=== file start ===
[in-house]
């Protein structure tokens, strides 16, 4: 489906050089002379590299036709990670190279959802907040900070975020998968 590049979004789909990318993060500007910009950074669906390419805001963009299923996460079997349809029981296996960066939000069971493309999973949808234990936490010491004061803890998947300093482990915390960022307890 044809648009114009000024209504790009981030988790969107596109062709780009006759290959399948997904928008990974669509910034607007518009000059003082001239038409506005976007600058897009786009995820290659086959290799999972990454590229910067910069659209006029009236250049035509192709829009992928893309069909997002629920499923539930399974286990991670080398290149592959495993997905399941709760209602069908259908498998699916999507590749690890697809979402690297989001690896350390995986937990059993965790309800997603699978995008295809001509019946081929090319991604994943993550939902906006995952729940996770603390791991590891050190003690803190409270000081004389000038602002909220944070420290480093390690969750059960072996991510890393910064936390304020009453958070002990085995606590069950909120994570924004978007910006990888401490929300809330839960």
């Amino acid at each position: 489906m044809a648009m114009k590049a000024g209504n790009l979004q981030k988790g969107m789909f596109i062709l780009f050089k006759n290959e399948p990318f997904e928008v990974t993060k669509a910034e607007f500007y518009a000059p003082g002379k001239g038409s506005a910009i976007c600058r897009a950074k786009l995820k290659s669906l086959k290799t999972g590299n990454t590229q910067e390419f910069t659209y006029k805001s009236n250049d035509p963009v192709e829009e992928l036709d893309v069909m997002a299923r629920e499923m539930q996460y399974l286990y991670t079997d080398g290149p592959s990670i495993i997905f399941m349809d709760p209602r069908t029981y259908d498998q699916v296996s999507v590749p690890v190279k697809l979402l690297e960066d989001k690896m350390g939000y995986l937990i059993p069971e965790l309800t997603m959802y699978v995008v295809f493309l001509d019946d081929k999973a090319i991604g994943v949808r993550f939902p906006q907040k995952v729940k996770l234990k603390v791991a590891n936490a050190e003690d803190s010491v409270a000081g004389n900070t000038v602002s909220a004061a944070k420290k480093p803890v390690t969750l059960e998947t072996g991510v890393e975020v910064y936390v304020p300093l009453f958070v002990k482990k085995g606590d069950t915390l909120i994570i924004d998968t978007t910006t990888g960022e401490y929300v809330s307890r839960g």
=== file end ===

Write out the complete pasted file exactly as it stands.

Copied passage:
[in-house]
């Protein structure tokens, strides 16, 4: 489906050089002379590299036709990670190279959802907040900070975020998968 590049979004789909990318993060500007910009950074669906390419805001963009299923996460079997349809029981296996960066939000069971493309999973949808234990936490010491004061803890998947300093482990915390960022307890 044809648009114009000024209504790009981030988790969107596109062709780009006759290959399948997904928008990974669509910034607007518009000059003082001239038409506005976007600058897009786009995820290659086959290799999972990454590229910067910069659209006029009236250049035509192709829009992928893309069909997002629920499923539930399974286990991670080398290149592959495993997905399941709760209602069908259908498998699916999507590749690890697809979402690297989001690896350390995986937990059993965790309800997603699978995008295809001509019946081929090319991604994943993550939902906006995952729940996770603390791991590891050190003690803190409270000081004389000038602002909220944070420290480093390690969750059960072996991510890393910064936390304020009453958070002990085995606590069950909120994570924004978007910006990888401490929300809330839960």
């Amino acid at each position: 489906m044809a648009m114009k590049a000024g209504n790009l979004q981030k988790g969107m789909f596109i062709l780009f050089k006759n290959e399948p990318f997904e928008v990974t993060k669509a910034e607007f500007y518009a000059p003082g002379k001239g038409s506005a910009i976007c600058r897009a950074k786009l995820k290659s669906l086959k290799t999972g590299n990454t590229q910067e390419f910069t659209y006029k805001s009236n250049d035509p963009v192709e829009e992928l036709d893309v069909m997002a299923r629920e499923m539930q996460y399974l286990y991670t079997d080398g290149p592959s990670i495993i997905f399941m349809d709760p209602r069908t029981y259908d498998q699916v296996s999507v590749p690890v190279k697809l979402l690297e960066d989001k690896m350390g939000y995986l937990i059993p069971e965790l309800t997603m959802y699978v995008v295809f493309l001509d019946d081929k999973a090319i991604g994943v949808r993550f939902p906006q907040k995952v729940k996770l234990k603390v791991a590891n936490a050190e003690d803190s010491v409270a000081g004389n900070t000038v602002s909220a004061a944070k420290k480093p803890v390690t969750l059960e998947t072996g991510v890393e975020v910064y936390v304020p300093l009453f958070v002990k482990k085995g606590d069950t915390l909120i994570i924004d998968t978007t910006t990888g960022e401490y929300v809330s307890r839960g």